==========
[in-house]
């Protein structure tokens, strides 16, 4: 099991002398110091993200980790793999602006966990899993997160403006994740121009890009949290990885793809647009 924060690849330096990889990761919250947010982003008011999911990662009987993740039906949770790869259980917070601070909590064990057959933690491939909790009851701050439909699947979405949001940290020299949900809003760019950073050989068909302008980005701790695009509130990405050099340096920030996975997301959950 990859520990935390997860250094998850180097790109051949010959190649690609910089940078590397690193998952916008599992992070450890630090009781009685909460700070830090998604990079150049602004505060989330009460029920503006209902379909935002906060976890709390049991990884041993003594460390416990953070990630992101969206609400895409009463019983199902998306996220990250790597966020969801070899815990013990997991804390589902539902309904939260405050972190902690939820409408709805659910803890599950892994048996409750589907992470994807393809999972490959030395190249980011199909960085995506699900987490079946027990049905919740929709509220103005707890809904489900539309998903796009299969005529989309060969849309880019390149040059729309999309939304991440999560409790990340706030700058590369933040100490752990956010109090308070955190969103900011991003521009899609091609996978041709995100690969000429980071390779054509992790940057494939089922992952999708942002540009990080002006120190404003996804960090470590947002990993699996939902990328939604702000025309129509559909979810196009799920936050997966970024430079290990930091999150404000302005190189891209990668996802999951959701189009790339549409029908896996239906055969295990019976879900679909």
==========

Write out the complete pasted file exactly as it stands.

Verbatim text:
[in-house]
């Protein structure tokens, strides 16, 4: 099991002398110091993200980790793999602006966990899993997160403006994740121009890009949290990885793809647009 924060690849330096990889990761919250947010982003008011999911990662009987993740039906949770790869259980917070601070909590064990057959933690491939909790009851701050439909699947979405949001940290020299949900809003760019950073050989068909302008980005701790695009509130990405050099340096920030996975997301959950 990859520990935390997860250094998850180097790109051949010959190649690609910089940078590397690193998952916008599992992070450890630090009781009685909460700070830090998604990079150049602004505060989330009460029920503006209902379909935002906060976890709390049991990884041993003594460390416990953070990630992101969206609400895409009463019983199902998306996220990250790597966020969801070899815990013990997991804390589902539902309904939260405050972190902690939820409408709805659910803890599950892994048996409750589907992470994807393809999972490959030395190249980011199909960085995506699900987490079946027990049905919740929709509220103005707890809904489900539309998903796009299969005529989309060969849309880019390149040059729309999309939304991440999560409790990340706030700058590369933040100490752990956010109090308070955190969103900011991003521009899609091609996978041709995100690969000429980071390779054509992790940057494939089922992952999708942002540009990080002006120190404003996804960090470590947002990993699996939902990328939604702000025309129509559909979810196009799920936050997966970024430079290990930091999150404000302005190189891209990668996802999951959701189009790339549409029908896996239906055969295990019976879900679909």